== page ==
Toby Paterson

Painting for a Red Sandstone Ashlar Wall
(Acrylic on Cast and Sheet Aluminium, 2019)

In early 2022, the University Art Collection was awarded funding by the National Fund for Acquisitions which enabled the purchase of three of artist Toby Paterson’s works. These works are currently on display in the Crush Hall.

Hypothetical Relief (Moscow) (Acrylic and Perspex Relief, 2010) & The Amenity (Acrylic on aluminium, 2013) on display together in the Crush Hall 2022-23.

As a result of this purchase, and through subsequent visits and conversations with the artist, Toby was commissioned to create two site-specific works for the stairwells of the Pathfoot building. The artist created these works in direct response to his appreciation of this building and its spaces, and views, as part of the University Art Collection’s 2022-23 ‘Space & Place’ theme.

The Open Grid (Sunsets)
(Acrylic on cast and sheet aluminium, 2022)

The artist explains further:
‘The pair of ‘Open Grid’ works has been made specifically for the Pathfoot building in response to both its form and that of the wider campus at the University of Stirling. A motivating factor in much of my work is the need to make palpable visual and spatial experiences and accord value to places and contexts that are either under appreciated or rather misunderstood, these frequently being sites with complex histories that have gained interpretations that are more reductive than they deserve.

The Pathfoot Building in the 1970s

While the unique qualities of the campus at Stirling is generally widely recognised, the way in which the University’s architecture embodies the ideals of an age that now seem as distant from the vantage point of the early 21st century as the Victorian era would have done in the early 1970s is less well appreciated. It is rare now to find examples of the architecture and civic design of 50 years ago that have not had all but the last traces of their progressive origins expunged: The University of Stirling is a rare case where that progressive ambience is largely intact and it feels to me radically different from any equivalent institution as a result.

My first encounter with the University was as a visitor in 1991. Even then, at the age of 17, it struck me as ‘ different’ and an encounter with Mary Martin’s specially commissioned relief work is etched on my memory in so far as I found it challenging and intriguing yet simultaneously in harmony with its setting. Her work has subsequently gone on to be a significant touchstone for me in my own practice as an artist.

Wall Construction by Mary Martin in its original location in the Pathfoot Dining Room, 1969

In the summer of 2022 I began the process of identifying locations of interest, a pair of stairwells within the Pathfoot building that seemed perfect in that they connected visually from interior to exterior while also satisfying my liking for locating artworks in circulation areas where they can become an element in the dynamic experience of a place. From spending time in the building, going exploring both inside and out into the wider campus and enjoying a day in the University Archive examining material relating its foundation, development and construction, ideas relating to form, colour and materiality began to develop.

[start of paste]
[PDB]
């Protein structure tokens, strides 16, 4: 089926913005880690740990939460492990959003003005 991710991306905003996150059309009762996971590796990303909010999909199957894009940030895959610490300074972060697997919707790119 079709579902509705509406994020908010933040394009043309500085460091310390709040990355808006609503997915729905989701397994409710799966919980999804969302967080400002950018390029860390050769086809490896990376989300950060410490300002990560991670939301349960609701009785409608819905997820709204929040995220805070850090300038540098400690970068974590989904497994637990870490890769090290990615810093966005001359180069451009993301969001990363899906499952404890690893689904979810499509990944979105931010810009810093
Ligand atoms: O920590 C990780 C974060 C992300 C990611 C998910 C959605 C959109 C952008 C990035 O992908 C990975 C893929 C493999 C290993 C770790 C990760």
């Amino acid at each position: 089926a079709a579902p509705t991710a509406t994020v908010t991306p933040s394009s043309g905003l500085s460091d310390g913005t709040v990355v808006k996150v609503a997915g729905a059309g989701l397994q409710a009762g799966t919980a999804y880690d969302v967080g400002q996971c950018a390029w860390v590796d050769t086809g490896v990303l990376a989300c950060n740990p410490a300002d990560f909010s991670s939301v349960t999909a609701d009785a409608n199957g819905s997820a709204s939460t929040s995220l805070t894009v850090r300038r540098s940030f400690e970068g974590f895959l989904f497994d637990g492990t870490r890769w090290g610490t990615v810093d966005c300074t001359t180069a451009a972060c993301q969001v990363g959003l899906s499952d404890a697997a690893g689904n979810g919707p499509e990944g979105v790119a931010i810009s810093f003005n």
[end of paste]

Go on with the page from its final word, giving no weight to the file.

The Open Grid (Landscapes) in situ
(Acrylic on cast and sheet aluminium, 2022)

What resulted is a pair of works in aluminium, painted and with relief elements, that attempt to be representative of that experience and of the discussions I had with Sarah Bromage and Jane Cameron [of the Art Collection]. In a way they are landscape paintings but not in the sense that they deal with a fixed point of view: The ‘Open Grid’ works are a concerted attempt to communicate a subjective sense of place that involves conjuring with the ramifications of a collective vision, form, politics, light, the individual imagination, colour, the passage of time and an often elusive hope for the future.’

The Open Grid (Sunsets) in situ with Stirling Castle visible in the distance

The Art Collection is delighted to have been able to acquire these works which link the history of this important listed building of the 1960s with contemporary art of the present. We anticipate this artwork will be appreciated by future visitors to the Pathfoot for many decades to come.

Toby Paterson studied painting and printmaking at Glasgow School of Art (1991–1995) and also at the School of the Art Institute of Chicago (1993). He makes paintings, reliefs and constructions which explore the relationship between abstraction and reality. He has exhibited widely nationally and internationally.

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